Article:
Beyond Toxics has made a dent in the armor of the Oregon Department of Agriculture in regard to disclosures it must make about chemical spraying.
The Eugene-based nonprofit health advocacy organization tackled the issue last fall when several residents in Cedar Valley, near Gold Beach, complained about a variety of health problems after a helicopter sprayed private timberlands near their homes last October.
According to Lisa Arkin of Beyond Toxics, several residents fell sick, reporting a strong chemical odor that caused severe headaches, blurry vision, loss of balance, nausea, rashes and difficulty breathing.
A dog has been reported to be near death, and a horse has gone blind in one eye, she said.
After hearing about the spraying and subsequent illnesses, Arkin filed a public records request in January to find out what was sprayed, but the ODA denied her that information, saying they didn’t have to provide it.
She then contacted the Crag Law Center in Portland, a public interest environmental law firm, got the Environmental Protection Agency and Centers for Disease Control involved and filed a complaint with the State Attorney General, who sided with Arkin late last week.
“We are buoyed by the decision we received today,” Arkin said. “It’s a win for public access and proper disclosure.”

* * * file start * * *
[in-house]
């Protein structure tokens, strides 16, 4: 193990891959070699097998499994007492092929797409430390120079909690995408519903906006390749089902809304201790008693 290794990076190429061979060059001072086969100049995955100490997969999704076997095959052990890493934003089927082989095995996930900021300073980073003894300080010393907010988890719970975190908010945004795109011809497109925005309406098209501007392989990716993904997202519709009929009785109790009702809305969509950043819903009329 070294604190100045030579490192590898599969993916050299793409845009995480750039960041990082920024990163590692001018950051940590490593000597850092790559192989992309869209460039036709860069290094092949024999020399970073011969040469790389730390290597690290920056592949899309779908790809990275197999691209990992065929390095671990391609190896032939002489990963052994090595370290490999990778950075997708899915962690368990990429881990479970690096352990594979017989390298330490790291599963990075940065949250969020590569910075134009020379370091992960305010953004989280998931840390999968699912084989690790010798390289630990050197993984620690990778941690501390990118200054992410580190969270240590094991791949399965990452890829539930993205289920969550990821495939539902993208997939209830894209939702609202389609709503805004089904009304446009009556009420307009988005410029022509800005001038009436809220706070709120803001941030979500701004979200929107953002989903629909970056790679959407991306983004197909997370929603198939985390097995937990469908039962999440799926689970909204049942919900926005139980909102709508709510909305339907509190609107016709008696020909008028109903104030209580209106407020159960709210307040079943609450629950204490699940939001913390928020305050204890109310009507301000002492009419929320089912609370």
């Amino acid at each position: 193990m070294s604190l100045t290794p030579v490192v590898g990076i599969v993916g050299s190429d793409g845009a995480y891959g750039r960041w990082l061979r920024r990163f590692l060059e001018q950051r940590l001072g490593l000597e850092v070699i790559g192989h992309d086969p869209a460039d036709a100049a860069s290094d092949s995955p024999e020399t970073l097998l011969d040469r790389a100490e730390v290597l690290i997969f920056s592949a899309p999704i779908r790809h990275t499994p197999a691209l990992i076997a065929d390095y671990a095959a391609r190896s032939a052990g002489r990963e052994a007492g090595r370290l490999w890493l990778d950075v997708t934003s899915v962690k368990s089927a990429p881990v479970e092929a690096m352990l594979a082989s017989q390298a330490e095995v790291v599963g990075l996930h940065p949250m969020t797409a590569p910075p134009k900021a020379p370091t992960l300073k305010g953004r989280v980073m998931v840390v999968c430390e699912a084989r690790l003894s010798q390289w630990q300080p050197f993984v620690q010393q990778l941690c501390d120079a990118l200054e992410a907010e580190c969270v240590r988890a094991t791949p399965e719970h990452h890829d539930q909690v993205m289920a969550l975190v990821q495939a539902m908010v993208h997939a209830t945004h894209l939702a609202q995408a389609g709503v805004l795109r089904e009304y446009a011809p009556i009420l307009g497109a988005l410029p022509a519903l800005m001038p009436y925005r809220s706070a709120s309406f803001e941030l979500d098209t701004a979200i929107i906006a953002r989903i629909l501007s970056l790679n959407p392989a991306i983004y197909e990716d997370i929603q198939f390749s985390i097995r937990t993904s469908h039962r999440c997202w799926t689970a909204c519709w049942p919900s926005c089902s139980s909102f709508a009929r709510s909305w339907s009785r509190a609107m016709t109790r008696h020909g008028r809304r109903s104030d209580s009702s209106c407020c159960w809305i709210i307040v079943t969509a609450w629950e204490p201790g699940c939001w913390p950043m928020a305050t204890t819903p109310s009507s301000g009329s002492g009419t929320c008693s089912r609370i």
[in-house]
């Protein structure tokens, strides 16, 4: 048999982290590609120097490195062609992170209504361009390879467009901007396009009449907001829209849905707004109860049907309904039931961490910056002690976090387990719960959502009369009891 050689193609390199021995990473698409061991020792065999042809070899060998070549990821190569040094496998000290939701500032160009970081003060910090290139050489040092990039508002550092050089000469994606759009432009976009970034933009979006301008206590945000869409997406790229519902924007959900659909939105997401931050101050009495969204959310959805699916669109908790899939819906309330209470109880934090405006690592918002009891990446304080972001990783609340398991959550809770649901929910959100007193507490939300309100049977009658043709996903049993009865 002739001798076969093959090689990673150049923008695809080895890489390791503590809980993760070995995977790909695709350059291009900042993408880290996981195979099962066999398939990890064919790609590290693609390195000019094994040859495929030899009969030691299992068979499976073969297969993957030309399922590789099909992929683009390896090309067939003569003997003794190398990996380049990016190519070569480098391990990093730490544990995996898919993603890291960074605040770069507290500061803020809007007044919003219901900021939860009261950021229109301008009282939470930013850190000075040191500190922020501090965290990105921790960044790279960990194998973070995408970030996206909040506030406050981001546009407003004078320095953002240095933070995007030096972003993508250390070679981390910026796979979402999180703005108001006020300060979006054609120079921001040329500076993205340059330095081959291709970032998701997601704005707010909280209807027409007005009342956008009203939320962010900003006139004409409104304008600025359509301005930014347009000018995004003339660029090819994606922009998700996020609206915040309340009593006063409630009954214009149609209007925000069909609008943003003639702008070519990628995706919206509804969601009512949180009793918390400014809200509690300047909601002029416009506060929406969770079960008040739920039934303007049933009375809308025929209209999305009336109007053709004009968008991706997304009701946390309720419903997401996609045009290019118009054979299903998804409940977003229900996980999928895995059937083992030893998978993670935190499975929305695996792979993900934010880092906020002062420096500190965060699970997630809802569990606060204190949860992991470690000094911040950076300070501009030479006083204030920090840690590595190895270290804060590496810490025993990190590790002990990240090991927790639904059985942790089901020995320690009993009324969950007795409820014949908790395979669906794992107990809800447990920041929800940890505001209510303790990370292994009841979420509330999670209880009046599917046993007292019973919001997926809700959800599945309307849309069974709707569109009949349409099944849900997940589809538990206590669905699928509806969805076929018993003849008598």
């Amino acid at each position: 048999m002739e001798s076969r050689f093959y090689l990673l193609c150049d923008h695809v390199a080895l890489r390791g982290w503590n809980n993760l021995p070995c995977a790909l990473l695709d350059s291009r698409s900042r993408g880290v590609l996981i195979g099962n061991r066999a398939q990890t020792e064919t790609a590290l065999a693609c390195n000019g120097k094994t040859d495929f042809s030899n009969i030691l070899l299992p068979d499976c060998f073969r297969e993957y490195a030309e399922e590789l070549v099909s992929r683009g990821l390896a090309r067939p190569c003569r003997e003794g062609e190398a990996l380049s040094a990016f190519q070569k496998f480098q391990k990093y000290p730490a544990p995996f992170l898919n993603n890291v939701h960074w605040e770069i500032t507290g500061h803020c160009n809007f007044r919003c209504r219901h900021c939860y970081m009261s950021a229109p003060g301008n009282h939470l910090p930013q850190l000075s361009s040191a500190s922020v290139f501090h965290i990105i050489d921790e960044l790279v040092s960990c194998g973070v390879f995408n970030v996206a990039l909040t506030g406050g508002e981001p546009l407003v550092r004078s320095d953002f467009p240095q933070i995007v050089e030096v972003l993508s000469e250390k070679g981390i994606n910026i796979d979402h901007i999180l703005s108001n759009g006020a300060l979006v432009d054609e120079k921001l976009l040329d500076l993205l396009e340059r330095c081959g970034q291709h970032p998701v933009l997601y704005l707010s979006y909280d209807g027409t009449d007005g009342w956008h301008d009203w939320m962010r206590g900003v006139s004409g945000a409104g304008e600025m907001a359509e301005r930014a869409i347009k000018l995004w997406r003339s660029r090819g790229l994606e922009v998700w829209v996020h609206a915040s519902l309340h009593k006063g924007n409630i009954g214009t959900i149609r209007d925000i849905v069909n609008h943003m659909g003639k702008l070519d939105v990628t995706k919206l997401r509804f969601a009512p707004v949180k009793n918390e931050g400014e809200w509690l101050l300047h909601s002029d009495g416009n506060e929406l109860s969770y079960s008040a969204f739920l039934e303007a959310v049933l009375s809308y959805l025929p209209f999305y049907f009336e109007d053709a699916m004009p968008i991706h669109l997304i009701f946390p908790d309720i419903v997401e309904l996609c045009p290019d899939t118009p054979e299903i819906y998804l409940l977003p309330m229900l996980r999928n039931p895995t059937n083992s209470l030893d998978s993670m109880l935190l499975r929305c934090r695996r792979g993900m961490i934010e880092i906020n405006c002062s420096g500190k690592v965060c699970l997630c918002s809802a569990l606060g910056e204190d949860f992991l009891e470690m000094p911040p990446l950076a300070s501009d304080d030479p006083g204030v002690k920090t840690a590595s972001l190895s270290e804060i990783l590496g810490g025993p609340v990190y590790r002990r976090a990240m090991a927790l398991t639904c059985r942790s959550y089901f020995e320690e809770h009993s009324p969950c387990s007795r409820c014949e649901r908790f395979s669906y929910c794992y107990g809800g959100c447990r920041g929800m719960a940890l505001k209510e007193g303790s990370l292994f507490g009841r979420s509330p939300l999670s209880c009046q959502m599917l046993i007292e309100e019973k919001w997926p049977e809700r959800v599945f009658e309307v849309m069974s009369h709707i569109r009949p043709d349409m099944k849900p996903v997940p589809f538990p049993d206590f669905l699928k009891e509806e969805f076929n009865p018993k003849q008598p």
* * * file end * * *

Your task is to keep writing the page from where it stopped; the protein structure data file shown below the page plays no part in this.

“The ODA’s job is to protect the public and regulate pesticide applicators, not the other way around,” said Chris Winter, co-executive director of the Crag Law Center. “The public has a right to know the job is done right.”
The ODA must now disclose its records on spray events, monitoring and research — files based on what the landowners and spray operators submit to the state, Arkin said. She has asked for that documentation.
Arkin doesn’t know what will happen next. The ODA could comply, or it could fight the ruling, she said. Regardless, Beyond Toxics filed a second complaint with the Attorney General Monday about the Oregon Department of Forestry’s refusal to hand over similar documents, as well.
Current state law says timberland owners and their horticulturists are allowed to select an array of chemicals from those approved by the federal government for that season’s use, said Crook Timberlands manager Rick Barnes, whose company was targeted by Beyond Toxics. The sprayer — Crook Timberlands hires a firm from the Rogue Valley — and horticulturists then determine which chemicals from those selected are best for the crops, based on the type of species being grown and its stage of development.
The Oregon Department of Forestry is required to divulge to the public, upon request, the times and areas where spraying is to occur.
Resident Jim Sweeney, who has since 2012 requested to be notified when sprayings would take place, received documentation from the Oregon Department of Forestry Tuesday.
“They said they must have had a glitch in the system,” he said.
The ODF missed two notifications to him since 2012, including the one last October.
The paperwork he received last week says South Coast Lumber will be spraying herbicides — Weedone LV6, whose mixture is 87 percent 2,4-D, one of the active ingredients in Agent Orange — on 99 acres near his property.
The spraying, he was notified, will take place sometime between March 1 and May 31; he received the notification March 19. ODF officials said he should have received the notification Feb. 1.